Cue your dye/die puns. Over the last three weekends, I took a class on natural dyeing at A Verb for Keeping Warm.
The first class was about mordanting. Kristine uses aluminum sulfate, which is a garden additive and thus relatively safe as a mordant. Many mordants are made from heavy metals like chromium, and they can be difficult to handle and dispose of.
We did our mordant bath in this large aluminum pot. Usually aluminum is a bad choice for dyeing, because it is highly reactive -- even the aluminum in this pot has an effect on the mordant. But if the effect is what you want, then what the hey. This almost looks like one of those crazy turkey fryers, but it is actually for making fair food, which brings us right around to my theme for the summer, which is Stuff Yourself Silly With Fair Food.
The mordant pot can be reused many times, adding more aluminum sulfate and water as you go. Eventually it gets really murky and needs dumping. If you happen to have hydrangeas, they love the stuff. So do most acid-loving plants.
After we'd weighed out our fiber and put it in the pot to stew for an hour, we sat around and talked about dyestuffs. You can buy concentrates of many natural dyestuffs if that's what suits you -- the benefits are a certain kind of predictability that is useful when you are dyeing on a commercial scale.
These are (dead) cochineal bugs. They live on prickly pears, and they make everything red. They are a foodsafe red dye -- any natural red colour in your food comes from these bugs. I'm thinking of giving some to a chicken as an experiment -- will the bugs turn the eggs red?
The concentrated powders are interesting to handle. This is a pot of Lac, which is where lacquer comes from. Many people have a strong allergic reaction to this, plus it smells terrible. That's why there's so much in the pot.
We talked quite a bit about the properties of each kind of dye, how mixing different things in changes colour, and on and on. My interest in natural dyeing is pretty academic, at least on this scale. I'd like to plant some dyestuffs and dye with my own plants, but I'm less interested in dyeing from concentrated powders produced in a plant somewhere.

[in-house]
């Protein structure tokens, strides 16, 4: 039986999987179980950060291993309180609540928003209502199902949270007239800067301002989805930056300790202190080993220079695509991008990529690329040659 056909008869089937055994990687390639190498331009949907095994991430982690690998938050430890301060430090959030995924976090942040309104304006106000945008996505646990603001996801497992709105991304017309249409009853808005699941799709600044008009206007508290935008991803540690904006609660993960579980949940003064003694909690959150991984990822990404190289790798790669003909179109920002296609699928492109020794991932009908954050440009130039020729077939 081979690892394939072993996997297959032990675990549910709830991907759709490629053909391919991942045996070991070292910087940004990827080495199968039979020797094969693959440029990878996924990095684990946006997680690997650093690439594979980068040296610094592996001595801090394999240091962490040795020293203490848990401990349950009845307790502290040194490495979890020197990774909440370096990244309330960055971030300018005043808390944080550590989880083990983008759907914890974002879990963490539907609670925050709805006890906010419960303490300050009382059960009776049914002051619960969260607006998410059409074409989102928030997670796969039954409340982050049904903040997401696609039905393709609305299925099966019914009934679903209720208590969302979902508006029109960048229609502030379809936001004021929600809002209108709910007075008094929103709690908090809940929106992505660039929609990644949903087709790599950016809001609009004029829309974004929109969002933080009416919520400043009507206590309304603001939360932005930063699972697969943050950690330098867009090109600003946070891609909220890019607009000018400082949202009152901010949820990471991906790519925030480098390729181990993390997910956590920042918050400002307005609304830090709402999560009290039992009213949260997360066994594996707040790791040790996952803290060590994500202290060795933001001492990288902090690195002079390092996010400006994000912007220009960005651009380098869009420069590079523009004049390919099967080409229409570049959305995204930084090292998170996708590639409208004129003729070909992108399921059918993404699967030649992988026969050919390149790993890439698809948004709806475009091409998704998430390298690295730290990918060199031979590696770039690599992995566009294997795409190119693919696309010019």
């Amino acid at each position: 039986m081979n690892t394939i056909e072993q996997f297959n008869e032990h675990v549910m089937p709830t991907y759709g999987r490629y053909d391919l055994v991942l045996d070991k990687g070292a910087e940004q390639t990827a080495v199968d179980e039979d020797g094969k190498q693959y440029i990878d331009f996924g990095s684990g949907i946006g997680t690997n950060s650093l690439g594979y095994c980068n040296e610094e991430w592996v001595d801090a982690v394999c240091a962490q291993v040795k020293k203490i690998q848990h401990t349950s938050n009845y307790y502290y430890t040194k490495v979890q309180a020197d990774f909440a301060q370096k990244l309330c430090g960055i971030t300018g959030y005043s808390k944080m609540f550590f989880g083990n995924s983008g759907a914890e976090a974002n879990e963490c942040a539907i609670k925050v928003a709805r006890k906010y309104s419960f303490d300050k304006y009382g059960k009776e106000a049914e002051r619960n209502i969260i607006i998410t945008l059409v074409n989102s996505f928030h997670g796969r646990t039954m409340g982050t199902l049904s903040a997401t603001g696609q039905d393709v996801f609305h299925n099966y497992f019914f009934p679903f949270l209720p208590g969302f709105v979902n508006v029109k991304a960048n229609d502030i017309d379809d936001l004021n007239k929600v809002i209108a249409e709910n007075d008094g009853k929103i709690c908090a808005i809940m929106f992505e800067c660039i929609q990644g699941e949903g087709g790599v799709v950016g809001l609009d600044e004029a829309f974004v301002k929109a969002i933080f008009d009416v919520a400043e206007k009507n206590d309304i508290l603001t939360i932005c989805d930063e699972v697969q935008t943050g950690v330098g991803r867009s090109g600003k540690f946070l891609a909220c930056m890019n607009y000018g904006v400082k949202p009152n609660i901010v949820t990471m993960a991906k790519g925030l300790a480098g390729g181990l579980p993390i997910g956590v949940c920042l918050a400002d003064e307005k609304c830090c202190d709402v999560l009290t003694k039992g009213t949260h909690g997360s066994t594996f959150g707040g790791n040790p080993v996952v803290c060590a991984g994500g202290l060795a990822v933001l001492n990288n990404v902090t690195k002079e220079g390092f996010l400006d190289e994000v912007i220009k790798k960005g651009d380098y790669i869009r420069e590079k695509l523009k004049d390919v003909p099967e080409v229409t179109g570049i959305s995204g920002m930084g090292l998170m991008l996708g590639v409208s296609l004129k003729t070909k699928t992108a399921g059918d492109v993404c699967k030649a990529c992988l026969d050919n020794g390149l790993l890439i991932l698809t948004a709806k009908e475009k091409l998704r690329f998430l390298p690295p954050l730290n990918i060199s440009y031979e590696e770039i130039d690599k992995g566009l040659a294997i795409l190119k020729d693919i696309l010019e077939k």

Our next class, we dyed. The fiber had been sitting, damp, soaking up mordant all week. Now we mixed up a concentrated dye solution, put the fiber in it, and then put the fiber into mason jars.
We put the fiber into a dye bath in a bucket first, to get it all soaked up with dye. Then we stuffed it into the mason jar.
We set the caps of the mason jars on top loosely, then put them in water baths on the stove to heat up for an hour.
When they cooled down, they were set aside in their jars to sit for a week. You can get different effects by soaking the fiber for more or less time.
This is what greeted us this last Sunday. Twelve shimmering, jewellike mason jars full of fiber. You can see the dyes we used: pomegranate, madder, madder with cream of tartar mixed in, quebracho red, logwood grey, and logwood purple.
Our last class was all about washing. You can use a lot of water in washing that just gets wasted (if you don't have some kind of greywater system). So Kristine showed us how to waste less and get more out of the water we did use.
The key to not felting the fiber together is to handle the fiber as little as possible, but the key to saving water is pressing as much water out of the fiber as possible before each dunk. It's a balancing act.
When we finished, everybody had about an ounce of each colour to take home and finish drying. I'm thinking of carding mine together to make some batts of a larger amount of fiber so I have enough to make a real project.
I'm looking forward to taking more classes on natural dyeing, especially a dyer's garden class they're still working on developing.